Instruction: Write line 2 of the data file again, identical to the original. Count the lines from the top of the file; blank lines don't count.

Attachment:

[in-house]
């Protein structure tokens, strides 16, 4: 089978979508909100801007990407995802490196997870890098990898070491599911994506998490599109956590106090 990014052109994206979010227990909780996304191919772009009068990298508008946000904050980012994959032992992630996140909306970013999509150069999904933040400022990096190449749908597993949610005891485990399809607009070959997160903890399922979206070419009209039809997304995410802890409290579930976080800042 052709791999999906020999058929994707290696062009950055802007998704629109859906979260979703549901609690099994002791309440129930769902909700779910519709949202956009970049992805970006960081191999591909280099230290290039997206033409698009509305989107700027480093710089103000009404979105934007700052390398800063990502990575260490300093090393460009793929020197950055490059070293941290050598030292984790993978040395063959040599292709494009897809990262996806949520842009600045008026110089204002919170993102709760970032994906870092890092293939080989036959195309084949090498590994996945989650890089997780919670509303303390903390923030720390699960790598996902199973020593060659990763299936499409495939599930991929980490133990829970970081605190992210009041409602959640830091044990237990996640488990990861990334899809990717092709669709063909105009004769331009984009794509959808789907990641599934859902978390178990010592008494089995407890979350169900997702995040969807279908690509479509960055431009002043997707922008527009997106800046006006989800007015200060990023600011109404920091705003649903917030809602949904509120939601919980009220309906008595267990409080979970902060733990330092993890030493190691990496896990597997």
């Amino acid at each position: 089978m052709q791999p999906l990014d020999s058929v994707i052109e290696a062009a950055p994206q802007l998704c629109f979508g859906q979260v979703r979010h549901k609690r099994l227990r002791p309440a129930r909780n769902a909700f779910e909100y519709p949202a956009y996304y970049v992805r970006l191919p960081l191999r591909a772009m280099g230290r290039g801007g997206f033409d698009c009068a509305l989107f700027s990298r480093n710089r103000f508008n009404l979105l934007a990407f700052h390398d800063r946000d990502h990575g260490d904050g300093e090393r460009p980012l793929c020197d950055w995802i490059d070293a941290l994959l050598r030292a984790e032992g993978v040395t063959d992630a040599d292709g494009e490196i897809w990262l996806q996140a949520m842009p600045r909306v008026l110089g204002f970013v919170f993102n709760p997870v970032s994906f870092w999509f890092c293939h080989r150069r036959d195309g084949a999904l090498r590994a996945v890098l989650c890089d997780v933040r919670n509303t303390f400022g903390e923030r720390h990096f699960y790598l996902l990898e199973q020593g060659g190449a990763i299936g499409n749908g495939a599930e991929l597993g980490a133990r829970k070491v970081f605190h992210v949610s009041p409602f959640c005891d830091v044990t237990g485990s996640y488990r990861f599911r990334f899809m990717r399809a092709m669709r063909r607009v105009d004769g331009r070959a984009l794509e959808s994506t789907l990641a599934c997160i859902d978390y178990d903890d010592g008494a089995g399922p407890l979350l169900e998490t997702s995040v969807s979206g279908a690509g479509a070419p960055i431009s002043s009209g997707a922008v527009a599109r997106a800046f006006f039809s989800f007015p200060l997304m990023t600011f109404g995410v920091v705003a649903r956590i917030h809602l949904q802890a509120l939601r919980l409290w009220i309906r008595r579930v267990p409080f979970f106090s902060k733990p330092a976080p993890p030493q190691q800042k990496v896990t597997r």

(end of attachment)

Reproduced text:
């Protein structure tokens, strides 16, 4: 089978979508909100801007990407995802490196997870890098990898070491599911994506998490599109956590106090 990014052109994206979010227990909780996304191919772009009068990298508008946000904050980012994959032992992630996140909306970013999509150069999904933040400022990096190449749908597993949610005891485990399809607009070959997160903890399922979206070419009209039809997304995410802890409290579930976080800042 052709791999999906020999058929994707290696062009950055802007998704629109859906979260979703549901609690099994002791309440129930769902909700779910519709949202956009970049992805970006960081191999591909280099230290290039997206033409698009509305989107700027480093710089103000009404979105934007700052390398800063990502990575260490300093090393460009793929020197950055490059070293941290050598030292984790993978040395063959040599292709494009897809990262996806949520842009600045008026110089204002919170993102709760970032994906870092890092293939080989036959195309084949090498590994996945989650890089997780919670509303303390903390923030720390699960790598996902199973020593060659990763299936499409495939599930991929980490133990829970970081605190992210009041409602959640830091044990237990996640488990990861990334899809990717092709669709063909105009004769331009984009794509959808789907990641599934859902978390178990010592008494089995407890979350169900997702995040969807279908690509479509960055431009002043997707922008527009997106800046006006989800007015200060990023600011109404920091705003649903917030809602949904509120939601919980009220309906008595267990409080979970902060733990330092993890030493190691990496896990597997």